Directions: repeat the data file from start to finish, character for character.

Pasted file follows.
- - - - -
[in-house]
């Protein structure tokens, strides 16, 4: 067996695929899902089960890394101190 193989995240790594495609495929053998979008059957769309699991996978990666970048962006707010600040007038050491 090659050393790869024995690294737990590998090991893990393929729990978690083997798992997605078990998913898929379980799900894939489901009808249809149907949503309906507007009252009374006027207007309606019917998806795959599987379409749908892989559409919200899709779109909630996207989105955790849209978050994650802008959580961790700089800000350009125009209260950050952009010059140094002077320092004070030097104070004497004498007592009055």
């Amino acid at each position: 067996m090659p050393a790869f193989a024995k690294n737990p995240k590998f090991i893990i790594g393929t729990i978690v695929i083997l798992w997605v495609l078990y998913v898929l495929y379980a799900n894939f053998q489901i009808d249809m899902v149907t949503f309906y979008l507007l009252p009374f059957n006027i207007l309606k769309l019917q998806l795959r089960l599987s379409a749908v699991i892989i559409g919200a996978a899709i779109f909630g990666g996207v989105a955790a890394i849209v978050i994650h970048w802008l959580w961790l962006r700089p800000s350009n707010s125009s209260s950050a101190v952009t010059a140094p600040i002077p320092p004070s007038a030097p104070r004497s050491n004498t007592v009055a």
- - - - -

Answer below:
[in-house]
């Protein structure tokens, strides 16, 4: 067996695929899902089960890394101190 193989995240790594495609495929053998979008059957769309699991996978990666970048962006707010600040007038050491 090659050393790869024995690294737990590998090991893990393929729990978690083997798992997605078990998913898929379980799900894939489901009808249809149907949503309906507007009252009374006027207007309606019917998806795959599987379409749908892989559409919200899709779109909630996207989105955790849209978050994650802008959580961790700089800000350009125009209260950050952009010059140094002077320092004070030097104070004497004498007592009055």
């Amino acid at each position: 067996m090659p050393a790869f193989a024995k690294n737990p995240k590998f090991i893990i790594g393929t729990i978690v695929i083997l798992w997605v495609l078990y998913v898929l495929y379980a799900n894939f053998q489901i009808d249809m899902v149907t949503f309906y979008l507007l009252p009374f059957n006027i207007l309606k769309l019917q998806l795959r089960l599987s379409a749908v699991i892989i559409g919200a996978a899709i779109f909630g990666g996207v989105a955790a890394i849209v978050i994650h970048w802008l959580w961790l962006r700089p800000s350009n707010s125009s209260s950050a101190v952009t010059a140094p600040i002077p320092p004070s007038a030097p104070r004497s050491n004498t007592v009055a």